[0031] “Selected set of hypotheses” is the set of hypotheses returned by a recognition system as the best matching hypotheses that have been found by the recognition search process. The selected set of hypotheses may be represented, for example, explicitly as an n-best list or implicitly as the set of paths through a lattice. In some cases a recognition system may select only a single hypothesis, in which case the selected set is a one element set. Generally, the hypotheses in the selected set of hypotheses will be complete sentence hypotheses; that is, the speech elements in each hypothesis will have been matched against the acoustic observations corresponding to the entire sentence. In some implementations, however, a recognition system may present a selected set of hypotheses to a user or to an application or analysis program before the recognition process is completed, in which case the selected set of hypotheses may also include partial sentence hypotheses. Such an implementation may be used, for example, when the system is getting feedback from the user or program to help complete the recognition process.

[0032] “Look-ahead” is the use of information from a new interval of speech that has not yet been explicitly included in the evaluation of a hypothesis. Such information is available during a search process if the search process is delayed relative to the speech signal or in later passes of multi-pass recognition. Look-ahead information can be used, for example, to better estimate how well the continuations of a particular hypothesis are expected to match against the observations in the new interval of speech. Look-ahead information may be used for at least two distinct purposes. One use of look-ahead information is for making a better comparison between hypotheses in deciding whether to prune the poorer scoring hypothesis. For this purpose, the hypotheses being compared might be of the same length and this form of look-ahead information could even be used in a frame-synchronous beam search. A different use of look-ahead information is for making a better comparison between hypotheses in sorting a priority queue. When the two hypotheses are of different length (that is, they have been matched against a different number of acoustic observations), the look-ahead information is also referred to as missing piece evaluation since it estimates the score for the interval of acoustic observations that have not been matched for the shorter hypothesis.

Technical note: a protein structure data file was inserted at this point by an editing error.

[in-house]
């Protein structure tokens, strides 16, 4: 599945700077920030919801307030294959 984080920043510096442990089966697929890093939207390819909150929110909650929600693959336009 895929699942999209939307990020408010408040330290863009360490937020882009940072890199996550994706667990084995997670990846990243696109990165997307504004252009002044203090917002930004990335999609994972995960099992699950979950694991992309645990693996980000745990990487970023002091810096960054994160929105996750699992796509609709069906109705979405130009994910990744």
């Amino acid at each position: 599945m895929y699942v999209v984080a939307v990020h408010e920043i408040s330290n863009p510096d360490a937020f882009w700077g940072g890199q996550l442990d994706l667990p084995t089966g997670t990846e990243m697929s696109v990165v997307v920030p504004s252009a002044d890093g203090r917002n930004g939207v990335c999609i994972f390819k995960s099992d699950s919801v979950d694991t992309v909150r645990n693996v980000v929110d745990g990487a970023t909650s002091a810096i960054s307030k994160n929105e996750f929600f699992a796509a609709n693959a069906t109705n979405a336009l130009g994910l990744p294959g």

[0033] “Missing piece evaluation” is an estimate of the match score that the best continuation of a particular hypothesis is expected to achieve on an interval of acoustic observations that was yet not matched in the interval of acoustic observations that have been matched against the hypothesis itself. For admissible A* algorithms or branch and bound algorithms, a bound on the best possible score on the unmatched interval may be used rather than an estimate of the expected score.

[0034] “Sentence” is an interval of speech or a sequence of speech elements that is treated as a complete unit for search or hypothesis evaluation. Generally, the speech will be broken into sentence length units using an acoustic criterion such as an interval of silence. However, a sentence may contain internal intervals of silence and, on the other hand, the speech may be broken into sentence units due to grammatical criteria even when there is no interval of silence. The term sentence is also used to refer to the complete unit for search or hypothesis evaluation in situations in which the speech may not have the grammatical form of a sentence, such as a database entry, or in which a system is analyzing as a complete unit an element, such as a phrase, that is shorter than a conventional sentence.